It als has been suggested that "cannabis smoking may be a risk factor for periodontal disease that is independent of the use of tobacco." (5)Furthermore, "periodontitis may occur at an earlier age in marijuana users than the general population with chronic periodontitis." (2)

Currently, there is conflicting research regarding cannabis’ effects on alveolar bone. In one research study, it was postulated that "CBD may be useful to control bone resorption during progression of experimental periodontitis in rats." (6) Moreover, the paper stated that "gingival tissues from the CBD-treated group showed decreased neutrophil migration (MPO assay) associated with lower interleukin (IL)-1beta and tumor necrosis factor (TNF)-alpha production." (6)The cytokines, or cell-mediators, of IL-1beta and TNF have been demonstrated to be key factors in systemic and oral inflammation. Conversely, a study published in the Journal of Periodontology suggests that in rat models, "[c]annabis sativa (marijuana) can interfere with bone physiopathology because of its effect on osteoblast and osteoclast activity." (7)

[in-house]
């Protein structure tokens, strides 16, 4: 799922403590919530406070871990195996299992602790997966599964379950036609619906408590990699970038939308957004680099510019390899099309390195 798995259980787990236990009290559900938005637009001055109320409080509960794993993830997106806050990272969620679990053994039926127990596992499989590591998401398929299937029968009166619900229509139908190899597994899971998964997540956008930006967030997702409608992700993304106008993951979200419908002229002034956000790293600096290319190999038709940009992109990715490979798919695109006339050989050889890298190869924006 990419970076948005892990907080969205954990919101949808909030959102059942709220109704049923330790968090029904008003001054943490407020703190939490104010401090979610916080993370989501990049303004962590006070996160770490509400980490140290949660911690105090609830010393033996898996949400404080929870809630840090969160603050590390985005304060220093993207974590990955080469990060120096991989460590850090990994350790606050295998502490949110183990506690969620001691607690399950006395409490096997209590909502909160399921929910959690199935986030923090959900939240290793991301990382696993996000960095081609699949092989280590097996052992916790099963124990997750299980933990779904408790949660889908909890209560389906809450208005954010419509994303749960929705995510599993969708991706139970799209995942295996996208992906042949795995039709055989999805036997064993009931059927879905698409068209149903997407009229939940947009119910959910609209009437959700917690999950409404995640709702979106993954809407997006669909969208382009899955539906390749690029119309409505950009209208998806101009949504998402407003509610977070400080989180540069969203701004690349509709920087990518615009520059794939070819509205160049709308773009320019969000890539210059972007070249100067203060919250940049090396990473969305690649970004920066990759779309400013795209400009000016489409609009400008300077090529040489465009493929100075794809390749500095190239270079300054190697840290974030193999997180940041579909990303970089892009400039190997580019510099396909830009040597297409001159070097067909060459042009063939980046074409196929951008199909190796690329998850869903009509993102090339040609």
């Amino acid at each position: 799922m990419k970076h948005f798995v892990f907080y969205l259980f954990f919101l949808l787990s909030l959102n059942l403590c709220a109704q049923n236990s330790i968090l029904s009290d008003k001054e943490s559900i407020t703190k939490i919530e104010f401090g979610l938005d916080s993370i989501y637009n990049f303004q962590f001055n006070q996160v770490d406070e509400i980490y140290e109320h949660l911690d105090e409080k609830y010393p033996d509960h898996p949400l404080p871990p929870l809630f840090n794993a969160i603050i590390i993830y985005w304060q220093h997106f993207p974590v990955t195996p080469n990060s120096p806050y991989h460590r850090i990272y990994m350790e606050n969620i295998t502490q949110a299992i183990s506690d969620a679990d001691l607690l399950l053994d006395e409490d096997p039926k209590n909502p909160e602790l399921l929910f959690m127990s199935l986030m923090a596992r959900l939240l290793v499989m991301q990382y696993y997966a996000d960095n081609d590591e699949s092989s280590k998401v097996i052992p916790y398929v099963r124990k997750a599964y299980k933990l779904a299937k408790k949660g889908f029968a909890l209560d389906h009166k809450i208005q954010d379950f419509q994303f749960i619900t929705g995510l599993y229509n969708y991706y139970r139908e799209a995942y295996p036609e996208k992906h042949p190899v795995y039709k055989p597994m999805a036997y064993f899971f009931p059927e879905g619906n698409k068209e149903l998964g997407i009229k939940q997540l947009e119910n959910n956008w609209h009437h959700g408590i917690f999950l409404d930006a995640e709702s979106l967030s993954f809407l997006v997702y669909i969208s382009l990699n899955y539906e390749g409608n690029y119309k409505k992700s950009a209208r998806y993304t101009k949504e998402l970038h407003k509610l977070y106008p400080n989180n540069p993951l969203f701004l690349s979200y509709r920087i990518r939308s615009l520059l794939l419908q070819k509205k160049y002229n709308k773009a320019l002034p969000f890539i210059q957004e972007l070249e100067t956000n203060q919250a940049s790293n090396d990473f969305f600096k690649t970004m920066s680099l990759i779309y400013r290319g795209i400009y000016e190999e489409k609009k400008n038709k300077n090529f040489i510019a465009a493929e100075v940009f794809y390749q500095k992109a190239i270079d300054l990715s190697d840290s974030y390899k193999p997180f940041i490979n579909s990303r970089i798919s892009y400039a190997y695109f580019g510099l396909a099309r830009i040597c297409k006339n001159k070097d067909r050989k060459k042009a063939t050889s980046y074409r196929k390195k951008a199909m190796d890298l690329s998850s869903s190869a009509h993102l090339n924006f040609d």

Dental treatment implications

It’s important to recognize the signs of an intoxicated patient (legally or illegally) prior to treatment, especially when anesthetic is planned. These signs and symptoms may include the following: euphoria, hygeractivity, tachycardia, paranoia, delusions, and hallucinations. (2)

Other research has noted that "[d]ental treatment on patients intoxicated on cannabis can result in the patient experiencing acute anxiety, dysphoria and psychotic-like paranoiac thoughts. The use of local anesthetic containing epinephrine may seriously prolong tachycardia already induced by an acute dose of cannabis."(4) When suspected, the use of a plain anesthetic is preferred for dental treatment. Lower immunity may compromise healing response following extractions, placement of implants, and surgical and nonsurgical periodontal intervention.